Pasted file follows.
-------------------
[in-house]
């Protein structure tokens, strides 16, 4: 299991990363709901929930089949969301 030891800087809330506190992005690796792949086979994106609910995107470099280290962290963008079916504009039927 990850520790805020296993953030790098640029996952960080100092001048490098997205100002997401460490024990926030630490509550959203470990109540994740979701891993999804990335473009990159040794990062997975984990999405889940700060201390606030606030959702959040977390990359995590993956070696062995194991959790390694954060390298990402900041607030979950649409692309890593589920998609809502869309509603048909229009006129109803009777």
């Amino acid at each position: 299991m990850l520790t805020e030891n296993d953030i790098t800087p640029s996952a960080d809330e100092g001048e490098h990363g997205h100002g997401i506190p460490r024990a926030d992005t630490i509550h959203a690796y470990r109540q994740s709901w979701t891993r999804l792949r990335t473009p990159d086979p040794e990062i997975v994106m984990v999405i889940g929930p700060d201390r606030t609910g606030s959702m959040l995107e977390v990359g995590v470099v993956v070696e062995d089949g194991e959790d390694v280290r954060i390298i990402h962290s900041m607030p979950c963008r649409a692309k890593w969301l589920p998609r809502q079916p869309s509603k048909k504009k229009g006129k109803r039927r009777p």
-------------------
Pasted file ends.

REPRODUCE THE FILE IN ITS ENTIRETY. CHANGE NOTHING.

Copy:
[in-house]
């Protein structure tokens, strides 16, 4: 299991990363709901929930089949969301 030891800087809330506190992005690796792949086979994106609910995107470099280290962290963008079916504009039927 990850520790805020296993953030790098640029996952960080100092001048490098997205100002997401460490024990926030630490509550959203470990109540994740979701891993999804990335473009990159040794990062997975984990999405889940700060201390606030606030959702959040977390990359995590993956070696062995194991959790390694954060390298990402900041607030979950649409692309890593589920998609809502869309509603048909229009006129109803009777």
């Amino acid at each position: 299991m990850l520790t805020e030891n296993d953030i790098t800087p640029s996952a960080d809330e100092g001048e490098h990363g997205h100002g997401i506190p460490r024990a926030d992005t630490i509550h959203a690796y470990r109540q994740s709901w979701t891993r999804l792949r990335t473009p990159d086979p040794e990062i997975v994106m984990v999405i889940g929930p700060d201390r606030t609910g606030s959702m959040l995107e977390v990359g995590v470099v993956v070696e062995d089949g194991e959790d390694v280290r954060i390298i990402h962290s900041m607030p979950c963008r649409a692309k890593w969301l589920p998609r809502q079916p869309s509603k048909k504009k229009g006129k109803r039927r009777p």